A New Czar Means Same Old Folly in the Drug War : Enforcement: The naming of Florida’s Martinez signals business as usual when we need a fresh look, independent appraisal and re-evaluation.

<i> Gerald F. Uelmen is dean of the Santa Clara University School of Law. This was adapted from remarks to the Fourth National Conference of the Drug Policy Foundation in Washington</i>

The appointment of Florida Gov. Bob Martinez as the new federal drug czar will be greeted with glee by the “drug-abuse industrial complex.”

It means that the government will continue to pour more than $8 billion a year into hardware and personnel for law enforcement. It means that corporations like Hoffman-La Roche and Syntex will bank $500 million a year for testing urine samples. It means our justice system will demand even more judges, prosecutors and public defenders, while we continue to build jail cells with money that should be going to build classrooms. It means that scientific breakthroughs in our understanding of the phenomenon of addiction will continue to be ignored.

In “The March of Folly,” historian Barbara Tuchman defined “folly” as a perverse persistence in a policy that is demonstrably unworkable or counterproductive. “If the mind is open enough to perceive that a given policy is harming rather than serving self-interest, and self-confident enough to acknowledge it, and wise enough to reverse it, that is a summit in the art of government,” she said.

Annointing as drug czar a governor who packed his state’s prisons to nearly twice their capacity with addicts demonstrates how far we are from that summit.


At times like these, it’s useful to turn to our past, to the days when government occasionally engaged in rational analysis of policy alternatives. Perhaps President Bush can learn something from examples of statesmanship offered by Herbert Hoover and Richard Nixon.

When Hoover became President in 1929, one of his first acts was to appoint a commission of independent-minded and learned professionals to study the laws enforcing Prohibition. The panel included three federal judges, two former Cabinet officers and Dean Roscoe Pound of Harvard Law School.

Their report, issued 18 months later, was not unanimous. The issues they addressed were deeply dividing the nation, and that division was accurately reflected in their report. What they delivered, however, was an objective assessment of the costs and the benefits of enforcement of Prohibition laws, which laid the groundwork for a well-informed national debate.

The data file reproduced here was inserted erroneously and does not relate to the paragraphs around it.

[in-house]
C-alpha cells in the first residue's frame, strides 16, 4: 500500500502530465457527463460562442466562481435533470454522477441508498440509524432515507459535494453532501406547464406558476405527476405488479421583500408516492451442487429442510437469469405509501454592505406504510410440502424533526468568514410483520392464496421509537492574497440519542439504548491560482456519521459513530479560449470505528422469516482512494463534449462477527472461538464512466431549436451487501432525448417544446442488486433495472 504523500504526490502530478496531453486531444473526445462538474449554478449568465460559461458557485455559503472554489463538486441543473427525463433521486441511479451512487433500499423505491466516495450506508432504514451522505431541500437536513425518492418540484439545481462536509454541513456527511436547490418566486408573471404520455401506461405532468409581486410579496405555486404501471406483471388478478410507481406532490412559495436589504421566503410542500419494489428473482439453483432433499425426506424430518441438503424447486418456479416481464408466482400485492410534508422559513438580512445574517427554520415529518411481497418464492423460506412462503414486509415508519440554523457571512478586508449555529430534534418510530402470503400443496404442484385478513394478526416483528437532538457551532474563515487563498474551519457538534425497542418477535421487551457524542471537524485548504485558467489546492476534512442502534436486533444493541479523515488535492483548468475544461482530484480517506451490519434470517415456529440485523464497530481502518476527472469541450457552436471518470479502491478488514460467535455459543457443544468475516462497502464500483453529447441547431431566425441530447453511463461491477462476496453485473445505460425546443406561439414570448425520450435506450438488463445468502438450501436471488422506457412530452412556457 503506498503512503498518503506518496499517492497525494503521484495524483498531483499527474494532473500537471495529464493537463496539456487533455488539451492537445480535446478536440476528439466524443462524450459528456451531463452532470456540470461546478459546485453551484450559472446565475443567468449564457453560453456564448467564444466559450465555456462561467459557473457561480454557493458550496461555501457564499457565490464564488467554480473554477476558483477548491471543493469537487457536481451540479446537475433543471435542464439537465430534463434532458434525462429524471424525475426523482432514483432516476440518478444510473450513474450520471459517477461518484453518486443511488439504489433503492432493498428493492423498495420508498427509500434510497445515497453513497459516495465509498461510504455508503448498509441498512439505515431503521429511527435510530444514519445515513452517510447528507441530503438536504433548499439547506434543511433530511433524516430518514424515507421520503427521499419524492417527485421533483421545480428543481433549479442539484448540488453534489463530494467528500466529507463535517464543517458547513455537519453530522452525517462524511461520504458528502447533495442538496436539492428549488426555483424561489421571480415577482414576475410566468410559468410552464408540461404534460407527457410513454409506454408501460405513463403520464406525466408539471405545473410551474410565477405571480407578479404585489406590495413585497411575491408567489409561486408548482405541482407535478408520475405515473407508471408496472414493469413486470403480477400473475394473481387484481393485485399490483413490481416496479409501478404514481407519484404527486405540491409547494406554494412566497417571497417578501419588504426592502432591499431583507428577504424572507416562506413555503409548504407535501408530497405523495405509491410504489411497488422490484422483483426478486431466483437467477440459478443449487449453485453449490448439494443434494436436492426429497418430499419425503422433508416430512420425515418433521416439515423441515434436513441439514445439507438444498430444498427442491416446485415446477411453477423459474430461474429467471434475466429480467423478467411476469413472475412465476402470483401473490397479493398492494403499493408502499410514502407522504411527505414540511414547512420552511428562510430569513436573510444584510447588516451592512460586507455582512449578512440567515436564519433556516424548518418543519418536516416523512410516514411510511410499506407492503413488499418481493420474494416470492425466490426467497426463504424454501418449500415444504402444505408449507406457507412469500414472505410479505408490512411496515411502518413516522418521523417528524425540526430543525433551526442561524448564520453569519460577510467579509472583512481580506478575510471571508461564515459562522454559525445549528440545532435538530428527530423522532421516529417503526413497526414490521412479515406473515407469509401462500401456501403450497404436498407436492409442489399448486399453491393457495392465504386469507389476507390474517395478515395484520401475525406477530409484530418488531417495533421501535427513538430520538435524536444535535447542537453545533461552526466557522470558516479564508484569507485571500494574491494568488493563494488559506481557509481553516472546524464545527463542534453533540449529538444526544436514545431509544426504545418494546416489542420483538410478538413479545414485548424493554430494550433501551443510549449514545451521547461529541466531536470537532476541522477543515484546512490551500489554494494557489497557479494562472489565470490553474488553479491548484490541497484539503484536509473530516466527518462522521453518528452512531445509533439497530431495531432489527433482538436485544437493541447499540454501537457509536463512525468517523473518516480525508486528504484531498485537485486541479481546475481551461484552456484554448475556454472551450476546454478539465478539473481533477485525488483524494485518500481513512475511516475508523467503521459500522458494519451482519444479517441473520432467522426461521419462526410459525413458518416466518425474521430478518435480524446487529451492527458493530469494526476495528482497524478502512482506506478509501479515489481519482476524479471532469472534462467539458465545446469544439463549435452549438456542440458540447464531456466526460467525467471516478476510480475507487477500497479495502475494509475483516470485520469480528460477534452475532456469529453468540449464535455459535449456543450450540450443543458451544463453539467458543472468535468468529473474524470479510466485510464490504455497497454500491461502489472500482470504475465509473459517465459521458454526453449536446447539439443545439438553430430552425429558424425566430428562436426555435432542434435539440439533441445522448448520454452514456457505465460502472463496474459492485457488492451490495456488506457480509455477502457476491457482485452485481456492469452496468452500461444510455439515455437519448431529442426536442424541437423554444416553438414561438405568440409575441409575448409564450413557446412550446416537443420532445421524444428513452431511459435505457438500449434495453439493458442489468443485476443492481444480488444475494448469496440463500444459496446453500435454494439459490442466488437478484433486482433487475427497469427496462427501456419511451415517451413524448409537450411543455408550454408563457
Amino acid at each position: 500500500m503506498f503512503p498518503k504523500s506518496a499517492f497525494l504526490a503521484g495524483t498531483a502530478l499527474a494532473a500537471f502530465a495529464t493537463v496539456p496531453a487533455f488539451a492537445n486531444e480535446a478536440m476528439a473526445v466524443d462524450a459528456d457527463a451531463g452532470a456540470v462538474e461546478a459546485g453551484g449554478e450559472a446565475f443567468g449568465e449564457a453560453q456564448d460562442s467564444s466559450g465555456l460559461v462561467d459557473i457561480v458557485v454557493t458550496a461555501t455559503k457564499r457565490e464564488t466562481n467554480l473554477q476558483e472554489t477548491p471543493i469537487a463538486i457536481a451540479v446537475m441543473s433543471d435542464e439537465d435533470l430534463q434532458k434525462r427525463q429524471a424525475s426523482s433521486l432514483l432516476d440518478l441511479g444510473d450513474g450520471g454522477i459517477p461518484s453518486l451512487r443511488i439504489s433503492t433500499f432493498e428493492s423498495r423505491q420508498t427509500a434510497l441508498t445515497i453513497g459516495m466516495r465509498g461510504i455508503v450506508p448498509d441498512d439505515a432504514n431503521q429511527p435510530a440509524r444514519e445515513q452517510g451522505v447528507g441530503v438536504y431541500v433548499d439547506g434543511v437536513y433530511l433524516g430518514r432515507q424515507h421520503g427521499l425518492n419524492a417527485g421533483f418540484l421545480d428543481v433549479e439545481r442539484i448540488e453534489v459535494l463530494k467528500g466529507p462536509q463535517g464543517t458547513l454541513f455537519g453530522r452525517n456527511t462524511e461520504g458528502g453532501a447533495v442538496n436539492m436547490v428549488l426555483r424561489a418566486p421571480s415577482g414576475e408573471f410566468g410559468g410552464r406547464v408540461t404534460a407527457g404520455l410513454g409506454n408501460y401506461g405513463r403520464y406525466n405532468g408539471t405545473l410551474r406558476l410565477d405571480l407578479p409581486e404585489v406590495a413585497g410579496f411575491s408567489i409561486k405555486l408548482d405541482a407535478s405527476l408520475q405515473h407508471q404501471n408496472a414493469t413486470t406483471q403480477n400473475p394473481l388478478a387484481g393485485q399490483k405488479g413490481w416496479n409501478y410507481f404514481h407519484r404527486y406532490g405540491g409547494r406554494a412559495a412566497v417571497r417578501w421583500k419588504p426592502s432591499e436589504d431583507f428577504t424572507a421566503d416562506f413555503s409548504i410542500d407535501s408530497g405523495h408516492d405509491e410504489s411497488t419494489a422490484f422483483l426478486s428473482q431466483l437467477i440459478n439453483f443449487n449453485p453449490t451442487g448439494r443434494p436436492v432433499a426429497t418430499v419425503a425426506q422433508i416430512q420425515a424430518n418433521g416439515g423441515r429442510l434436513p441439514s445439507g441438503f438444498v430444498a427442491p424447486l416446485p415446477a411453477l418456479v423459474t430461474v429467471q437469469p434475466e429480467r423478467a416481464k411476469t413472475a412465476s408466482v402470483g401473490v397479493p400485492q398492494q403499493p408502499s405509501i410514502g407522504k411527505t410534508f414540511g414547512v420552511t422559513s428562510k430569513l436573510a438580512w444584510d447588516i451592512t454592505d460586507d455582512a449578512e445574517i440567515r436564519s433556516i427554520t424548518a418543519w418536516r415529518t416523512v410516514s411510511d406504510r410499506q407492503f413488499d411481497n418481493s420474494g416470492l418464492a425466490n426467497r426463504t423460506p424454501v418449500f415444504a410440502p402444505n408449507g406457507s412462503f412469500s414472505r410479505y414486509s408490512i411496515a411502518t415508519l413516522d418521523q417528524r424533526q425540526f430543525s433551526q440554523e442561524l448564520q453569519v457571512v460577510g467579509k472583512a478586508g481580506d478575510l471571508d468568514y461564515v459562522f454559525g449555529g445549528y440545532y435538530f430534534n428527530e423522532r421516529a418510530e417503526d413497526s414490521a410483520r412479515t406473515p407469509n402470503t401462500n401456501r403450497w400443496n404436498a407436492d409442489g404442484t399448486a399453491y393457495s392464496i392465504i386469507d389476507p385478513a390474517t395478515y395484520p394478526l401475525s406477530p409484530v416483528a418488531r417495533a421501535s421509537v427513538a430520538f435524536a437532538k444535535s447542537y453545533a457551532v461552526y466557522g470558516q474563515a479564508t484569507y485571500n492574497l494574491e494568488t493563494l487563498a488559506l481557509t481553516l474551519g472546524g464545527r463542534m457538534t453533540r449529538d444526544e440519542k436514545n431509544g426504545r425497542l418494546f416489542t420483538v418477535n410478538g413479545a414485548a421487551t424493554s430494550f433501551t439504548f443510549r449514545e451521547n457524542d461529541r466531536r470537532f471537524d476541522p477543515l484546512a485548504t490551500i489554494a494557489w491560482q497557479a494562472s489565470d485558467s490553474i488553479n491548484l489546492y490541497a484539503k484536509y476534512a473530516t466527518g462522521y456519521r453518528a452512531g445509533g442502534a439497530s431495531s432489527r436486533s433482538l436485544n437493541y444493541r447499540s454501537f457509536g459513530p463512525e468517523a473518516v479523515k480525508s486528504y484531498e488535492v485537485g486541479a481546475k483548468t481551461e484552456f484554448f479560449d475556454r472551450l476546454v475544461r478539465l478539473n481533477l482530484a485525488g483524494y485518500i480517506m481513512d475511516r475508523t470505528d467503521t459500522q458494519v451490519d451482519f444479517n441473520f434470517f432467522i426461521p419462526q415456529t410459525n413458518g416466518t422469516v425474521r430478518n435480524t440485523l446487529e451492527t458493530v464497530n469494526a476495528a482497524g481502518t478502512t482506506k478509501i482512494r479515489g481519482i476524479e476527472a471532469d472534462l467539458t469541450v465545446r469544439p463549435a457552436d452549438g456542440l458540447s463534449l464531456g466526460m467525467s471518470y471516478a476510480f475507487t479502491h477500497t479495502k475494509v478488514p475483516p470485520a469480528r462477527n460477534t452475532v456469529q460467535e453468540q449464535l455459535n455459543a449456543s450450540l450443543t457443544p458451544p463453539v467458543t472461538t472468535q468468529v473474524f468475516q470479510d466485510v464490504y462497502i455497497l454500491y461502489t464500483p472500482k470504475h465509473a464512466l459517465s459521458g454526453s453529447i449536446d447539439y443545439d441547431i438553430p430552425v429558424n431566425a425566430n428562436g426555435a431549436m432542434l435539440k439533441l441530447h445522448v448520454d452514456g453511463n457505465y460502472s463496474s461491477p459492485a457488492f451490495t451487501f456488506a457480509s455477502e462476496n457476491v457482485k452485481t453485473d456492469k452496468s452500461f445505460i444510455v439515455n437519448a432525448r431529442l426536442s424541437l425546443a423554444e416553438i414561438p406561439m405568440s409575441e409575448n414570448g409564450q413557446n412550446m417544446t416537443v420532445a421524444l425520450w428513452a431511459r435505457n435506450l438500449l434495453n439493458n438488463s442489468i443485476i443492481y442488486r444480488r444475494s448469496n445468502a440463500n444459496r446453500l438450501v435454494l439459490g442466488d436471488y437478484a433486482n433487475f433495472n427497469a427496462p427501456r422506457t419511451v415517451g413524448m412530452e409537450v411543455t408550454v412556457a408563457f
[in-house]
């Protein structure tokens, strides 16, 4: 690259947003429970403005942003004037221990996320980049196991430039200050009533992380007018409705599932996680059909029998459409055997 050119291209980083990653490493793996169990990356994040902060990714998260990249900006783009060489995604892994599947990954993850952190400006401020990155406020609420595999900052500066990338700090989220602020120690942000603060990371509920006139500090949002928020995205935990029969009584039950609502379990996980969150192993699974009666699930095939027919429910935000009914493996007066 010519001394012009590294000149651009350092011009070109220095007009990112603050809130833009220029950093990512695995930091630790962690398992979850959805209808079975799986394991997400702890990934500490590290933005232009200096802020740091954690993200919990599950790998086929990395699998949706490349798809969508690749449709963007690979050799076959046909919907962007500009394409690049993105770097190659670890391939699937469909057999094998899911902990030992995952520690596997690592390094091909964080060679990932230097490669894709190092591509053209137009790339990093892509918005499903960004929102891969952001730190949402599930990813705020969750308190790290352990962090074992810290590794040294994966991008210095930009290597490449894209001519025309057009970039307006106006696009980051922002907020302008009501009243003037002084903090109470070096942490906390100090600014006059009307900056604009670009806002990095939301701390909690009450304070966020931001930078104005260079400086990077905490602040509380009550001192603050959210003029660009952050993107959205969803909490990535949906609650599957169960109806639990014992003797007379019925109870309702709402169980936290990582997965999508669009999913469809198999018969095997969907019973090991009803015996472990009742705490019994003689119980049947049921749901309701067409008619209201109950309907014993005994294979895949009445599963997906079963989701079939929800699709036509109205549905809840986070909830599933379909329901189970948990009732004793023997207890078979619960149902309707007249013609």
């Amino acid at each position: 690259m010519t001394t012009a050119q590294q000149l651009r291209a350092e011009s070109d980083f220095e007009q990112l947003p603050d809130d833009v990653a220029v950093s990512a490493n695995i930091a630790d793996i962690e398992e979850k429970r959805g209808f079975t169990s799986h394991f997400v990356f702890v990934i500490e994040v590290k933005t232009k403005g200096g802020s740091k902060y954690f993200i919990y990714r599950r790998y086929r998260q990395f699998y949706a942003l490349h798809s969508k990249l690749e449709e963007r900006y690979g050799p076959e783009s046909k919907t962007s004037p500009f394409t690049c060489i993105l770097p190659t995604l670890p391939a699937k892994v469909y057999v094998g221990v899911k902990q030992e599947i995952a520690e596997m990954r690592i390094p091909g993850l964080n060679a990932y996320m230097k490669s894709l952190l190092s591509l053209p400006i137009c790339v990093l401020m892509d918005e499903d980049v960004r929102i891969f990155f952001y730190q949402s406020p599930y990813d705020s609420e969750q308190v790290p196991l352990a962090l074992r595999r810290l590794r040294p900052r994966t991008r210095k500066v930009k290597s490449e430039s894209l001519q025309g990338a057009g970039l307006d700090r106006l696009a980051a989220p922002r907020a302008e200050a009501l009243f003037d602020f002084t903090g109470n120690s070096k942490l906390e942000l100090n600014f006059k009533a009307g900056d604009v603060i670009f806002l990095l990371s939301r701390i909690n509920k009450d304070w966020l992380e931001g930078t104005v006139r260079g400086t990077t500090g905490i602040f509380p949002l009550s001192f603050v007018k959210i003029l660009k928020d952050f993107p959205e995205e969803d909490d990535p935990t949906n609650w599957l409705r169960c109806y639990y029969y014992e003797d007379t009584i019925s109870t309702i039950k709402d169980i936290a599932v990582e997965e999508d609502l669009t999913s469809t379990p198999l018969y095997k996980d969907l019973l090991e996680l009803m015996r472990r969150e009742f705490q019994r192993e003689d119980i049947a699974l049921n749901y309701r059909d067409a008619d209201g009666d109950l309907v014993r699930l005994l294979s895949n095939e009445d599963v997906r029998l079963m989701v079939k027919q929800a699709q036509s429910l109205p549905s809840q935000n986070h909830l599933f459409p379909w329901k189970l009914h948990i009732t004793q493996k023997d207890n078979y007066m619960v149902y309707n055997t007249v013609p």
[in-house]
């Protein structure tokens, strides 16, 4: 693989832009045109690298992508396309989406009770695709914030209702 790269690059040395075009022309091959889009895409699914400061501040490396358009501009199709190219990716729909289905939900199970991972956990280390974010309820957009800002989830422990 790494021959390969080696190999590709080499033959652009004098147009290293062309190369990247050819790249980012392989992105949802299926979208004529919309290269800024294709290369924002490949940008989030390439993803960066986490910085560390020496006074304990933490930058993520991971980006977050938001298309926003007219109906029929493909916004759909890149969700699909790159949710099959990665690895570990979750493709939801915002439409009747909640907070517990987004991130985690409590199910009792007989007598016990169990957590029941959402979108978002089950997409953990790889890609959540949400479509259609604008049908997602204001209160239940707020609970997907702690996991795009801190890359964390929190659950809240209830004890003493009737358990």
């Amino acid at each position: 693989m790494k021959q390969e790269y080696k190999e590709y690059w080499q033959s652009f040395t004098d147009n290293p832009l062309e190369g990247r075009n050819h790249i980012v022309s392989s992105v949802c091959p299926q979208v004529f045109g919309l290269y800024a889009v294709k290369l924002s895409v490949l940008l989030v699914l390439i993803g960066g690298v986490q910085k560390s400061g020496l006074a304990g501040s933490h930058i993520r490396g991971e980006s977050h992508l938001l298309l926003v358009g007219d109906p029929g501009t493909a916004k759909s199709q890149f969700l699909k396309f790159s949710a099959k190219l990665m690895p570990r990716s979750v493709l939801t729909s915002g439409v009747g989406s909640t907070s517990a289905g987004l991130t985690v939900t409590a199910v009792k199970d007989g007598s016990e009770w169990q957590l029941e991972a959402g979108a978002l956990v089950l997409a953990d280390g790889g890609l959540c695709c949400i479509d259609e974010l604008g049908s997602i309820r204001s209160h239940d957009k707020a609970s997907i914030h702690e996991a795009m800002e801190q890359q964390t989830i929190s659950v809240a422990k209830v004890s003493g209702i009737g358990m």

The commissioners called for a change in the laws and offered an ingenious plan to create a national public corporation to control the manufacture and distribution of alcoholic beverages.

Although some of its best suggestions were ignored, the 1931 report by the Wickersham Commission stands as a classic example of the contribution a national study can make to a dialogue about public policy. It is worth noting that those who have recently suggested that the basic premises of our drug laws be re-examined include federal judges, former Cabinet officers and law school deans.

Forty years after the Wickersham study, the nation faced yet another crisis as marijuana became the drug of choice for a new generation. In enacting the Comprehensive Drug Abuse Prevention and Control Act of 1970, Congress called for a thorough study of drug abuse, starting with marijuana. The National Commission on Marijuana and Drug Abuse included two senators, two congressmen and nine presidential appointees. Nixon’s impressive group included four physicians, two lawyers and the commission chair, former Pennsylvania Gov. Raymond Shafer.

In March, 1972, the panel issued its first report, based on a study of everything known about marijuana up to that time. The report recommended that personal private use of marijuana be decriminalized. The commission followed up a year later with an even more comprehensive report, which sought to put the problem of drug abuse in perspective. Decrying the growth of a “drug-abuse industrial complex” with a tendency to simply perpetuate itself, the commission emphasized the need to test the assumptions of current policy.

In its final recommendation, the Shafer Commission proposed that a successor panel be appointed four years later to evaluate progress and reexamine the basic issues. They stressed the need for independence from other governmental policy-making bodies. That recommendation was never carried out.


Those who direct today’s war on drugs apparently never read the Shafer reports. The recommendations that politicians deescalate their rhetoric and promote more treatment programs were ignored. Incredibly, after 17 years, the reports have never been cited or referred to in any opinions by the U.S. Supreme Court.

It may seem ironic to urge the examples of Hoover and Nixon as models for 1990. In other respects, their presidencies reflected the same woodenheadedness that inevitably characterizes the march of governmental folly. But the reports of the commissions they appointed stand as monuments of rational thought in our desert of failure, where we regularly repeat the same mistakes over and over.

In the years since the Shafer Commission issued its final report, we have experienced a virtual explosion of knowledge about drug abuse and addiction. Advances in the study of brain chemistry have unlocked secrets that could only be guessed at in 1973. These new discoveries challenge many of the fundamental assumptions underlying our drug laws. It’s time for a fresh look, an independent appraisal and a comprehensive reevaluation of national drug policy. Instead, the appointment of Martinez means business as usual. His idea of leadership was to be the first government official in Florida to pee in a bottle. The march of folly rolls on.